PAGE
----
Book review: Beyond contempt: the inside story of the phone hacking trial

Author: Peter Jukes
Illustrator: Martin Rowson
Publisher: Canbury 

Press Date: April 2015
ISBN -13: 978-0993040719
Price: £9.99

Open justice is getting harder to protect. Today if you wish to go into a criminal court to watch a significant trial there are very sensible security precautions imposed by the Court Service to stop bombs and terrorist actions. You need to identify yourself and explain why you wish to view the trial. You cannot take mobile communications devices (including laptops) into the courtroom. Only lawyers who are directly involved in the proceedings are allowed to bring in such devices – unless the judge says otherwise.

In October 2013 a brave decision was taken by Mr Justice Saunders, the trial judge at the Phone Hacking Trial. In his opening remarks at the Old Bailey, he said that “not only are the defendants on trial, but British justice is on trial.” And because of his belief in open justice he then allowed a professional journalist, Peter Jukes, to “live tweet” the trial. Jukes raised the funds he needed to cover the trial by “crowdfunding” on the Indiegogo website – just a few thousand pounds to cover his bare living expenses.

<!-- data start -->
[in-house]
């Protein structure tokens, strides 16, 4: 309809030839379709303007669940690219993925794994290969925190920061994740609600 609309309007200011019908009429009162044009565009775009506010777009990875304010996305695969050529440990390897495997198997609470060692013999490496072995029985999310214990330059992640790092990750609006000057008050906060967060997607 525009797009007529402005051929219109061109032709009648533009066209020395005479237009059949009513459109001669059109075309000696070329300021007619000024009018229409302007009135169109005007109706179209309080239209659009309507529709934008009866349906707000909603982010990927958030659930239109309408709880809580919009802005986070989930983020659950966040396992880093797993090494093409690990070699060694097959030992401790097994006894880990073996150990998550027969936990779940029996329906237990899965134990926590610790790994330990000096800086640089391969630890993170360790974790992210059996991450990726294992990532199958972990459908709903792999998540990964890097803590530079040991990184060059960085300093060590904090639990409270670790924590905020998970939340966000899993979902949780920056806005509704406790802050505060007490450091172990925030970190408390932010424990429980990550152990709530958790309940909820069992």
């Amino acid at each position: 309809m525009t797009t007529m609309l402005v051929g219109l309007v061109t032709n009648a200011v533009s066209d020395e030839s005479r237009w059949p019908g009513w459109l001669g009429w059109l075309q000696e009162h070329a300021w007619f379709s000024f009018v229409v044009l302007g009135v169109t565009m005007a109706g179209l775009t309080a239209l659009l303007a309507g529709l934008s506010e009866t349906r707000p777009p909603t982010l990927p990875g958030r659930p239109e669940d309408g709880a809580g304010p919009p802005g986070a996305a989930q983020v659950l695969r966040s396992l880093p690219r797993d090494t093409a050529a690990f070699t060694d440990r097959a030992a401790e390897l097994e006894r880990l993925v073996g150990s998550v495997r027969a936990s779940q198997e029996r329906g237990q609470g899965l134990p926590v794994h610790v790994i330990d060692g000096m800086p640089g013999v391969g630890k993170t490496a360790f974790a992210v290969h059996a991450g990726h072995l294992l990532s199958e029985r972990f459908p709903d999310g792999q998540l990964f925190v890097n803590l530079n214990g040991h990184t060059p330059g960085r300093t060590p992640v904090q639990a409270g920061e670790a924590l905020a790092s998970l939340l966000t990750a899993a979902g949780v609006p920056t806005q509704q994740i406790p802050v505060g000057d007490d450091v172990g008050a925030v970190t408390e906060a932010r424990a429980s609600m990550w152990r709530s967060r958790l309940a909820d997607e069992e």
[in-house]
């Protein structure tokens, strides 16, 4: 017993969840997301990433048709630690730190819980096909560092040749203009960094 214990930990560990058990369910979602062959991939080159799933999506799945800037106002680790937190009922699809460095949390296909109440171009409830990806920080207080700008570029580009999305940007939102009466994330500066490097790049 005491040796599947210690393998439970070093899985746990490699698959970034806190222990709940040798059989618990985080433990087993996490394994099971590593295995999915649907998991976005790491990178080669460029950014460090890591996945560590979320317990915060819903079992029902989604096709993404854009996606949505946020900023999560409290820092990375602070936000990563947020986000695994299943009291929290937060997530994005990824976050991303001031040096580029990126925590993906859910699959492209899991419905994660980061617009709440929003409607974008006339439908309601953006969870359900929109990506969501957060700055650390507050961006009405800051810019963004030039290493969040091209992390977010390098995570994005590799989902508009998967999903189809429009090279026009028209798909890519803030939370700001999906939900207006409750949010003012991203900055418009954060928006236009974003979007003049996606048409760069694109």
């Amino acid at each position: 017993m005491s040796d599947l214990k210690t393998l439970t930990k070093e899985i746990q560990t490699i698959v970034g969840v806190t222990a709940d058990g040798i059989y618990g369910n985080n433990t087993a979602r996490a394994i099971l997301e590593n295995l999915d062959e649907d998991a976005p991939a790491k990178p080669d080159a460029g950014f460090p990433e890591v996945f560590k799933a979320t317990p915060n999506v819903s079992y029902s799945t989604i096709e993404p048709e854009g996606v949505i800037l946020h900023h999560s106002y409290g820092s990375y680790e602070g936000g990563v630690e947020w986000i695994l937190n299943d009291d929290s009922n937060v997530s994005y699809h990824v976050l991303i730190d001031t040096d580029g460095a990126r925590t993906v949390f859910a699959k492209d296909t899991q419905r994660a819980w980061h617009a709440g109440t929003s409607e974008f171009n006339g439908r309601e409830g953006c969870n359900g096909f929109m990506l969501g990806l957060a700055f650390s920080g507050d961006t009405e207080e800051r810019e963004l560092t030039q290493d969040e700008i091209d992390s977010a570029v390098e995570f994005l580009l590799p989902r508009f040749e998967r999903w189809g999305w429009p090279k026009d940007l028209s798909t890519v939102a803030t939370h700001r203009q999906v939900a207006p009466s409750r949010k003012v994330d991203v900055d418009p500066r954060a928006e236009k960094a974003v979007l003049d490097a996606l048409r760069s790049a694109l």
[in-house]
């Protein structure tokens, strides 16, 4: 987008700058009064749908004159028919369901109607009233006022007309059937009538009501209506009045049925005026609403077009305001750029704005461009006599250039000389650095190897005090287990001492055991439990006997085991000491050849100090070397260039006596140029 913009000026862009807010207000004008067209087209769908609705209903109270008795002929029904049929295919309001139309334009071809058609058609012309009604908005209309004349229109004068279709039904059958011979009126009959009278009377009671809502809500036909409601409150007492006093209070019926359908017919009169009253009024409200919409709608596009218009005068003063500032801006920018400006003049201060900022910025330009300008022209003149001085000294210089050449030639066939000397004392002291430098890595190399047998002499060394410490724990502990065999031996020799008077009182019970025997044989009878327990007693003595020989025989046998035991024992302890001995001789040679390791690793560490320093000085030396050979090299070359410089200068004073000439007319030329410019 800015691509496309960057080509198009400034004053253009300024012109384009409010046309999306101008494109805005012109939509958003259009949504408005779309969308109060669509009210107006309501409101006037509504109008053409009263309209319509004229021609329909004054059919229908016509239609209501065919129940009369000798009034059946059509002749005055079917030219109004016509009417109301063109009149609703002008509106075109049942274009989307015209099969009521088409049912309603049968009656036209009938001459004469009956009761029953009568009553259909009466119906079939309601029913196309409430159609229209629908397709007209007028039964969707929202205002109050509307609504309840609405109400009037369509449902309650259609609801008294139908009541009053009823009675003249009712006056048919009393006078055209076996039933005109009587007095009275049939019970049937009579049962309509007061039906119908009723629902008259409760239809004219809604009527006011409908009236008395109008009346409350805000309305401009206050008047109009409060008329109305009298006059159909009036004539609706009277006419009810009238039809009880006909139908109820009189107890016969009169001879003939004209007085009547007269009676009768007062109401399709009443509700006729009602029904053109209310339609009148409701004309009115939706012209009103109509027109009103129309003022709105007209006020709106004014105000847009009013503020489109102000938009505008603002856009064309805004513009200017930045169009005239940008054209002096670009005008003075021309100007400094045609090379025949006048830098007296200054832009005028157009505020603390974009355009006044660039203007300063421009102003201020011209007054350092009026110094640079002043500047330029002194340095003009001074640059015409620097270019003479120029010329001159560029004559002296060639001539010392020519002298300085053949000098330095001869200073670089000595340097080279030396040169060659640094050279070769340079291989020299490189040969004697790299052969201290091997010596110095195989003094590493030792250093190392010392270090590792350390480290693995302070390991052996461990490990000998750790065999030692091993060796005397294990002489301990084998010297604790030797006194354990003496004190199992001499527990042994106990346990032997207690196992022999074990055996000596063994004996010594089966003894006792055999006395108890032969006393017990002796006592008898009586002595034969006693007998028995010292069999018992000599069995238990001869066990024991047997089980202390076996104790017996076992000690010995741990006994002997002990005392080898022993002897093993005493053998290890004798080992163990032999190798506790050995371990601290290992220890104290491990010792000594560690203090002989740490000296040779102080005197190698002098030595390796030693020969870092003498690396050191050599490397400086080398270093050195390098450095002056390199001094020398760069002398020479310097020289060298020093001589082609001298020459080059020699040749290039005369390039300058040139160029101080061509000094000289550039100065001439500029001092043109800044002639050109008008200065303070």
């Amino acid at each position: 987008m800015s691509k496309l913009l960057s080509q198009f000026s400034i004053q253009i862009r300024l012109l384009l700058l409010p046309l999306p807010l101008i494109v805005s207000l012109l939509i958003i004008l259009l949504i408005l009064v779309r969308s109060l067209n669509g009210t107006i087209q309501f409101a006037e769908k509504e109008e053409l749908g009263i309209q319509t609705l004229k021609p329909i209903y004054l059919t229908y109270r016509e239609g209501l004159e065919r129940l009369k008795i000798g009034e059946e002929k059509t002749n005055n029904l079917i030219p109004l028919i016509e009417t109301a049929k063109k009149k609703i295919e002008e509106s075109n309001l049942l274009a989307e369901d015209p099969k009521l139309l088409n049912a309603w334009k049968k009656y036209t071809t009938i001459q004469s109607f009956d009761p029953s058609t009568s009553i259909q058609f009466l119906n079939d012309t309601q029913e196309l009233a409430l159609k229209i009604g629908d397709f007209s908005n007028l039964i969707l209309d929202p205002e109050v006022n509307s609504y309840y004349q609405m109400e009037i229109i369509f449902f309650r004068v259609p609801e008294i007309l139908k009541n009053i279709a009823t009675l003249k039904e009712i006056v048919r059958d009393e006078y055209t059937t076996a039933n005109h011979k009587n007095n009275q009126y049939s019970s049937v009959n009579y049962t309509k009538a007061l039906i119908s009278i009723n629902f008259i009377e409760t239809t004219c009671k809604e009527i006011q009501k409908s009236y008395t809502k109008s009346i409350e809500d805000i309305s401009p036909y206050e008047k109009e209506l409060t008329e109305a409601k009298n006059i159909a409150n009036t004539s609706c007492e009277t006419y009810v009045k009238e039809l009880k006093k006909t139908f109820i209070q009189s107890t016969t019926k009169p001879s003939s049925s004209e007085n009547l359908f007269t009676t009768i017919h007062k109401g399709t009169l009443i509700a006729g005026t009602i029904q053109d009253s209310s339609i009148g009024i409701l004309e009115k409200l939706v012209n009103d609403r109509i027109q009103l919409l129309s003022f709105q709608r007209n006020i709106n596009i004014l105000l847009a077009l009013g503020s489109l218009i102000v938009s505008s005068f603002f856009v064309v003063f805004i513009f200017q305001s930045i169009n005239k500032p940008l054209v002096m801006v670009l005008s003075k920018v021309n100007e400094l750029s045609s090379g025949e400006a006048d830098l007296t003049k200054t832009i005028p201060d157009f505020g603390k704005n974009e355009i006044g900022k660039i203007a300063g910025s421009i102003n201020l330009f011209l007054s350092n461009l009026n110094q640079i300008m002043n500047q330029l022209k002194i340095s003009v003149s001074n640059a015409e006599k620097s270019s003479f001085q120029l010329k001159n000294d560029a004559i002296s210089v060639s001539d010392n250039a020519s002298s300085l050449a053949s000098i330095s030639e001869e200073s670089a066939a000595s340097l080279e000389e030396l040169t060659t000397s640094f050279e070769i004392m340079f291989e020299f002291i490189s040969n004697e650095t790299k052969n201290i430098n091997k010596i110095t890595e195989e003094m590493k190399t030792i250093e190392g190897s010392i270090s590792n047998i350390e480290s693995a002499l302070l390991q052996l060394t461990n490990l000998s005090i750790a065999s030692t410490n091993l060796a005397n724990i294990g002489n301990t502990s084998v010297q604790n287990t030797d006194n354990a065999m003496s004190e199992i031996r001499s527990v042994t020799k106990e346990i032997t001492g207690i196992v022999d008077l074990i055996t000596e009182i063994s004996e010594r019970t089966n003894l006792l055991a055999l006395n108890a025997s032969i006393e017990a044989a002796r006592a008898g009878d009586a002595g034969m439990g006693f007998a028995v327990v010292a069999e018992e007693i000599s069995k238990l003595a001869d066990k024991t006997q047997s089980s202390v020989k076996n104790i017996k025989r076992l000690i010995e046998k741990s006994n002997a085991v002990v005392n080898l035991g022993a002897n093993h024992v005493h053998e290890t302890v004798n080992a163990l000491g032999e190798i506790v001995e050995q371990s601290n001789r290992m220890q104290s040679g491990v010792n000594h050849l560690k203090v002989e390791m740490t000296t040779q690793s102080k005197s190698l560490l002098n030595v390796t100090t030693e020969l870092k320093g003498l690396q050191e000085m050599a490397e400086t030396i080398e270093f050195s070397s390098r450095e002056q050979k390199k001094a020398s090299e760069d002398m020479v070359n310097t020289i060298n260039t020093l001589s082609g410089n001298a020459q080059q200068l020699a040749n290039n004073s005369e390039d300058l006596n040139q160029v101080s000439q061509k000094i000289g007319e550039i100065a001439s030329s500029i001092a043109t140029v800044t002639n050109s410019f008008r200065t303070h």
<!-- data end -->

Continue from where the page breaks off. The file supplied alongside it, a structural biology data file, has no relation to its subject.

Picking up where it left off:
It could so easily have gone wrong. Instead it succeeded beyond everyone’s wildest hopes. By the end of the trial thousands of people across the whole world were following the accurate, yet concise, reportage of the trial of the century. Jukes’ “tweets” in the age of social media showed the world British criminal justice in action.

This book, based on the half a million words tweeted during the trial, is a gripping reasoned account of the Hacking Trial. Anyone wishing to become a courtroom lawyer in the 21st Century should read it. You get to understand the skill and ability of our top criminal Silks in crossexamination. You understand how the evidence pointed in specific directions and hence why Rebekah was found not guilty (and Coulson guilty). And you learn why live tweeting a criminal trial by a responsible journalist could be one of the best ways of preserving the judicial process.

Reviewer: Alistair Kelman

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